Employee engagement surveys often fall far short of this potential because data from surveys is not properly analyzed, and the resultant report therefore has little impact.

There are three steps you must take to ensure that your employee engagement survey has maximum positive impact:

Part 1 – Ask the right questions (see our August newsletter)
Part 2 – Analyze the data cleverly (see the guiding principles outlined below)
Part 3 – Create insightful reports (coming up in next month’s newsletter)

The five principles that should guide your analysis of employee survey data are listed below.

1.  Design your analysis to identify statistically the most important drivers of your organization’s employee engagement and ability to achieve its business goals.  The analysis needs to go far beyond benchmarking and measuring high and low scores.

2.  Use correlation analysis as a primary tool for identifying the drivers of each of the outcomes questions separately.  (Click here for a discussion of diagnostic vs. outcome questions.)

3.  Systematically combine the findings from the correlation analyses with measures of organizational strength and weakness on each of your survey’s diagnostic questions to create a rank ordering of areas of opportunity.

4.  Simultaneously examine the rank ordering of areas of opportunity for each business outcome to create a “short list” of the most important areas of opportunity.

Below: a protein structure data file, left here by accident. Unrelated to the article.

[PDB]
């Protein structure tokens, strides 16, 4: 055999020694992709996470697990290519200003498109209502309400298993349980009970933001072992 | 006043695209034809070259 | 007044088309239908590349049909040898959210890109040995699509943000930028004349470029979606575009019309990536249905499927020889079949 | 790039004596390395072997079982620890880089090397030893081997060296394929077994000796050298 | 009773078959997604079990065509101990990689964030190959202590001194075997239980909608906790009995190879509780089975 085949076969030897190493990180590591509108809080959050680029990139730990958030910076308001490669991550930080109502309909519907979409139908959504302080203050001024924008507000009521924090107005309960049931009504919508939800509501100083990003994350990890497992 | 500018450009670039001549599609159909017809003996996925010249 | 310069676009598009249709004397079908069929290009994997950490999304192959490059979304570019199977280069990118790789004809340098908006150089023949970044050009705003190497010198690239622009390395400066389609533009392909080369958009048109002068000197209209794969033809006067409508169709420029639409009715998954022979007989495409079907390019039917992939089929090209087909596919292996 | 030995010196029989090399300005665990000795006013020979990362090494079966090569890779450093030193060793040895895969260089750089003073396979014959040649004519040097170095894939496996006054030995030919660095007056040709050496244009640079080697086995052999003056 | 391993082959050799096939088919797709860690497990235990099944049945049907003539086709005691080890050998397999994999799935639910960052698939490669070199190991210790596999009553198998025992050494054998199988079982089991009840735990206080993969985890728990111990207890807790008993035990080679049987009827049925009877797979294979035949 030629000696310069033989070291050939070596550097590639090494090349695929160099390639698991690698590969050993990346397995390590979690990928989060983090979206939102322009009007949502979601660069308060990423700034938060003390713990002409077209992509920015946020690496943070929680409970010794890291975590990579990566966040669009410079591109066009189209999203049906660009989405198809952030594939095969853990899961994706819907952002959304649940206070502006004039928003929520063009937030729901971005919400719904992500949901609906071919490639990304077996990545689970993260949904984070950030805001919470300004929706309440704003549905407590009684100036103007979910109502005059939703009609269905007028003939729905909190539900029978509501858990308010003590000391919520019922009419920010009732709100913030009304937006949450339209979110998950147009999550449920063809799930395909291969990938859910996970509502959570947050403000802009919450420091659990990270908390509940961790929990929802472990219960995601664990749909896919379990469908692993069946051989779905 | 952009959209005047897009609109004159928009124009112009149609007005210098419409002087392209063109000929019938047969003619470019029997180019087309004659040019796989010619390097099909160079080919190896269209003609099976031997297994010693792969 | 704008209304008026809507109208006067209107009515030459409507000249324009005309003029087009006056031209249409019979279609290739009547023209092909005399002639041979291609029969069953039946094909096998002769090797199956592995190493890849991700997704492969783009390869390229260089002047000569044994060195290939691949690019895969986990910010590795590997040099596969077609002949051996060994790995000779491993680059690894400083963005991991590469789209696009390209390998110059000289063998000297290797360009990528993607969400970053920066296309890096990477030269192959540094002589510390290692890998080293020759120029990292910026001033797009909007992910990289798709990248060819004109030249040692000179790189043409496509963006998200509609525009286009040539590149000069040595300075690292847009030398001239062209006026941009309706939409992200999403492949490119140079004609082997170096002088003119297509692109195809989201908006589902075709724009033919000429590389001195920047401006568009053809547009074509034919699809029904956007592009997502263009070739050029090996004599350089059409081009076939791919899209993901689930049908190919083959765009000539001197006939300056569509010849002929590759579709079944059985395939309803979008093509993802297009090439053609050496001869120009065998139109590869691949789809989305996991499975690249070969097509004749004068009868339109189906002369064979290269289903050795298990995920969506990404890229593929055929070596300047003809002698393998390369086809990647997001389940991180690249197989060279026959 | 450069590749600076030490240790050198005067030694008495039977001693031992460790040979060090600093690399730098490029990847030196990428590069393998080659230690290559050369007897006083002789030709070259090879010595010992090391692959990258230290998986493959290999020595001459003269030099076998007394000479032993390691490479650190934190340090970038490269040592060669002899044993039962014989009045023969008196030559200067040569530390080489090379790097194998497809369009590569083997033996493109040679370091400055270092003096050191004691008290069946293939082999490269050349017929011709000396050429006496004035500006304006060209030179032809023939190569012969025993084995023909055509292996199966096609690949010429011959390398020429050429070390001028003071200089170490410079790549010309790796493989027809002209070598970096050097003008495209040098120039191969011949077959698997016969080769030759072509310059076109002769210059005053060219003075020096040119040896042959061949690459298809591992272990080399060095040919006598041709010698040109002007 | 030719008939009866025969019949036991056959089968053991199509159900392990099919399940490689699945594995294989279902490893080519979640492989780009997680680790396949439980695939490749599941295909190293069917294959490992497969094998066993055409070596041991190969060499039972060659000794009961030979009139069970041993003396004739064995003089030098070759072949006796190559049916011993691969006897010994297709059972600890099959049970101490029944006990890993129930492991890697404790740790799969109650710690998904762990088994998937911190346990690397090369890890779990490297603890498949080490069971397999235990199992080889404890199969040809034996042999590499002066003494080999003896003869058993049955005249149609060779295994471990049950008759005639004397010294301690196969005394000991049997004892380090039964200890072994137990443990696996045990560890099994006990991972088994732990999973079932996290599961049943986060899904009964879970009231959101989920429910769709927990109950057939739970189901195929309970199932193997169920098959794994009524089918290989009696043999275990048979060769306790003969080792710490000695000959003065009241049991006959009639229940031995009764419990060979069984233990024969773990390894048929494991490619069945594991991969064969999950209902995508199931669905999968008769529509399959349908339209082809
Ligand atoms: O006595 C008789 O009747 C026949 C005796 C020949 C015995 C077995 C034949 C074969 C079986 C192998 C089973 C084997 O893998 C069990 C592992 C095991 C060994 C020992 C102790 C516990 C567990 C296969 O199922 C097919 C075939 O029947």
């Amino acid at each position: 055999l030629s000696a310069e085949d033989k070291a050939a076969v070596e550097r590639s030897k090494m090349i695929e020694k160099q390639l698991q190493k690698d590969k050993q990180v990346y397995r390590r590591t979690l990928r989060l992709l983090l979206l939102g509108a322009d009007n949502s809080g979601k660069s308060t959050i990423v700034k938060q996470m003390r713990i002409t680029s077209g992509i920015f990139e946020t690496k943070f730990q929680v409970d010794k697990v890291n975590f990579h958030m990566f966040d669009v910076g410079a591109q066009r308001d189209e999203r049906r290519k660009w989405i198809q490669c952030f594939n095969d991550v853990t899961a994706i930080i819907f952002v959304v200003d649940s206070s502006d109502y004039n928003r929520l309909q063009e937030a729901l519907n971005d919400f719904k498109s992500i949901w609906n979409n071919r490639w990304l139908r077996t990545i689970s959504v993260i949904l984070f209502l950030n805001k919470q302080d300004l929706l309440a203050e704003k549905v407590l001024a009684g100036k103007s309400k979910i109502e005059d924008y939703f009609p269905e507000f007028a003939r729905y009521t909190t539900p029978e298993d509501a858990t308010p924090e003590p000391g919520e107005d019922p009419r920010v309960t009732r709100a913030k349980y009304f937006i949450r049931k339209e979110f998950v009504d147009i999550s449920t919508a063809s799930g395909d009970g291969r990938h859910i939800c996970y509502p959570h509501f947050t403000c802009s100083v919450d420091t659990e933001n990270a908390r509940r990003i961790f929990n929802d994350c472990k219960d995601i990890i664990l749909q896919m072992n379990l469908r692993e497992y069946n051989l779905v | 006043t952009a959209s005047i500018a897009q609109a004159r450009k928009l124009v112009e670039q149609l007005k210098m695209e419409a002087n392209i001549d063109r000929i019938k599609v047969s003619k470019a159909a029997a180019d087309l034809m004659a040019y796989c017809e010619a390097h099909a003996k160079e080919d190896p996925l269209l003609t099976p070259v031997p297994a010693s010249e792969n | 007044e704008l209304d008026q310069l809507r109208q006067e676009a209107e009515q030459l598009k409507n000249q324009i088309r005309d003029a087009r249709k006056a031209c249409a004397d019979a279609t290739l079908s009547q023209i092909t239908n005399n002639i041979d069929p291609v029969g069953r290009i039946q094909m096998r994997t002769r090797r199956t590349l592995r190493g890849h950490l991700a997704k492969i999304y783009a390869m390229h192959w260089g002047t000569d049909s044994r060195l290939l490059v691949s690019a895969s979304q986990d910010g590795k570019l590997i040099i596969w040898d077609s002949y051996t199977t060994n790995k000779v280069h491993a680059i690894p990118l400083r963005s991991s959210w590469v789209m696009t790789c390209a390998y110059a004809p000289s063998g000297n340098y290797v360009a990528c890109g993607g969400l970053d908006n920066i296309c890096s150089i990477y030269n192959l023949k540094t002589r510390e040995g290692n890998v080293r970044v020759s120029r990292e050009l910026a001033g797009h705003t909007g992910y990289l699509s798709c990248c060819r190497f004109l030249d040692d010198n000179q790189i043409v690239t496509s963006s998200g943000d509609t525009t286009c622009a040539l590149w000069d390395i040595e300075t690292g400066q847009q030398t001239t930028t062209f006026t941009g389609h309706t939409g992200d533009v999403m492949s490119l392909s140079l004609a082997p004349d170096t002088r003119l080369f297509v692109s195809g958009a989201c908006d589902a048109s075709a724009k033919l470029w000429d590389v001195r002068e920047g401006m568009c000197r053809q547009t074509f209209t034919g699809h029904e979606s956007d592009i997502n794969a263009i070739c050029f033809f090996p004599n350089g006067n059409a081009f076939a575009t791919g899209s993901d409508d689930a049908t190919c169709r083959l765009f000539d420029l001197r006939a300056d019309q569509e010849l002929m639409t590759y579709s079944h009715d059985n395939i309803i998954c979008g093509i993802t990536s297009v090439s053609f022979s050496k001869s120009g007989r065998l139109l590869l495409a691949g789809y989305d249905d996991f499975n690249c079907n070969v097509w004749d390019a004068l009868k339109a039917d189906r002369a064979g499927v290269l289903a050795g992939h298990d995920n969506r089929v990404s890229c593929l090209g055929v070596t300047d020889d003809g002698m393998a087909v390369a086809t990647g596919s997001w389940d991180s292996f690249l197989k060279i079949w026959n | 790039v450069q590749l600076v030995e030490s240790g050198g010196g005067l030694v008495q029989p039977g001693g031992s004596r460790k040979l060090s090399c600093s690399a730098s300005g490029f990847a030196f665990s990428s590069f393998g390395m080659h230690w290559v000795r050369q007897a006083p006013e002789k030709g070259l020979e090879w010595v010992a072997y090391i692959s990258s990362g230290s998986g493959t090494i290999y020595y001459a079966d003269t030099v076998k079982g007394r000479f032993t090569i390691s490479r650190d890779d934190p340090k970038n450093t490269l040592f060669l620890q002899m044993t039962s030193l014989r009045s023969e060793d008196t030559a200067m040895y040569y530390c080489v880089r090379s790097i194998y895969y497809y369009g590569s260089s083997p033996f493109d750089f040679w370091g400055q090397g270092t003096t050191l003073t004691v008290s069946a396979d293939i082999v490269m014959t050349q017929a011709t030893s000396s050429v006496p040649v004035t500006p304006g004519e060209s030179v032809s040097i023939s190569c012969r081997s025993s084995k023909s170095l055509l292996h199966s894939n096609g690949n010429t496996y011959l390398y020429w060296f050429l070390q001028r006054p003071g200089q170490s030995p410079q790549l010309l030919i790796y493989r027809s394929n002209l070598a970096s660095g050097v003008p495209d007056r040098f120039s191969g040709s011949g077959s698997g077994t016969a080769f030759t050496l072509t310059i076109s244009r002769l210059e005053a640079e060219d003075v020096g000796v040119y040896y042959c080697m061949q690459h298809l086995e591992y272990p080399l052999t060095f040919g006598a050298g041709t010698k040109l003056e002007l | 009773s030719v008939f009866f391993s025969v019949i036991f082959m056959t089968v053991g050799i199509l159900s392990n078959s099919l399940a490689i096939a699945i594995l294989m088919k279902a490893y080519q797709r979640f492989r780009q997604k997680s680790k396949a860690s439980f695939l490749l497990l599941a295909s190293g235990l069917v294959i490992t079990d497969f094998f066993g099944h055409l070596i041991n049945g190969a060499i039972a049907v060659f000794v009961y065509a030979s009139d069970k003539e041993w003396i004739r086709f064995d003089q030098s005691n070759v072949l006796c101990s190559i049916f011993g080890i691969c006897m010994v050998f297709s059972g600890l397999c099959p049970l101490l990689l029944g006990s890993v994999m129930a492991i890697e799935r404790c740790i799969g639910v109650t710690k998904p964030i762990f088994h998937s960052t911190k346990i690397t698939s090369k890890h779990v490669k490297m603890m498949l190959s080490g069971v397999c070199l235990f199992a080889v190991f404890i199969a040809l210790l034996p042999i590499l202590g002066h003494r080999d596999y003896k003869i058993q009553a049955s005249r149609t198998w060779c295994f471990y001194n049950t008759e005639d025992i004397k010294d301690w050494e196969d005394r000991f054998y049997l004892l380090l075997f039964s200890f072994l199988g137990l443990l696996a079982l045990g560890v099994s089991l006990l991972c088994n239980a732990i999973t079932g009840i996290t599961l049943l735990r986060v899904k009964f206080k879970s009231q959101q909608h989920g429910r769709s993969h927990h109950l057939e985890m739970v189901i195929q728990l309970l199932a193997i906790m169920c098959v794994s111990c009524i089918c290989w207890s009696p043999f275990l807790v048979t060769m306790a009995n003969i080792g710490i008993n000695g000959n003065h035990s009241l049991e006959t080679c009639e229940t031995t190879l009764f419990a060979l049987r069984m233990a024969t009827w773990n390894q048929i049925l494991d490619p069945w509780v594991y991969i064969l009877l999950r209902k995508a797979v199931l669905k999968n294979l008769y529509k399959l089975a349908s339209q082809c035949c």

5.  Use that short list to create fact-based, directional recommendations.

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How To Get More Value Out Of Your Employee Engagement Survey: Part 1


Ask The Right Questions!

Employee engagement surveys are a potentially enormously valuable source of actionable insights about how to improve employee engagement and business results. This potential, however, too often goes unrealized, because many HR departments are stuck in out-of-date ways of thinking about what engagement surveys can and should do for their organization.

In the end, getting more value out of engagement surveys also requires clever analysis of your survey results and compelling reporting on the findings (topics we will cover in subsequent newsletters).

But first, you’ve got to start by asking the right questions!

There are four points to keep front and center in the design of your employee survey:

  1. Your survey “real estate” is a valuable commodity – so use it wisely. You’ll get more responses and more accurate answers when you keep your surveys fairly short.
  1. You should ask questions that fall into two different broad categories: outcomes and diagnostic items.
  1. The outcomes questions should be carefully chosen, small in number, and focused on your organization’s key business goals. These include, but should also go beyond, employee engagement.
  1. The vast majority of your survey real estate should be devoted to diagnostic questions, because that is where the actionable insights will be found. Diagnostic items are designed to get employees’ assessments on a wide range of workplace elements that might be helping to drive (or impede) key outcomes.

And how do you find out which diagnostic items are the ones driving the outcomes?  Stay tuned – that’s a topic for next month’s newsletter!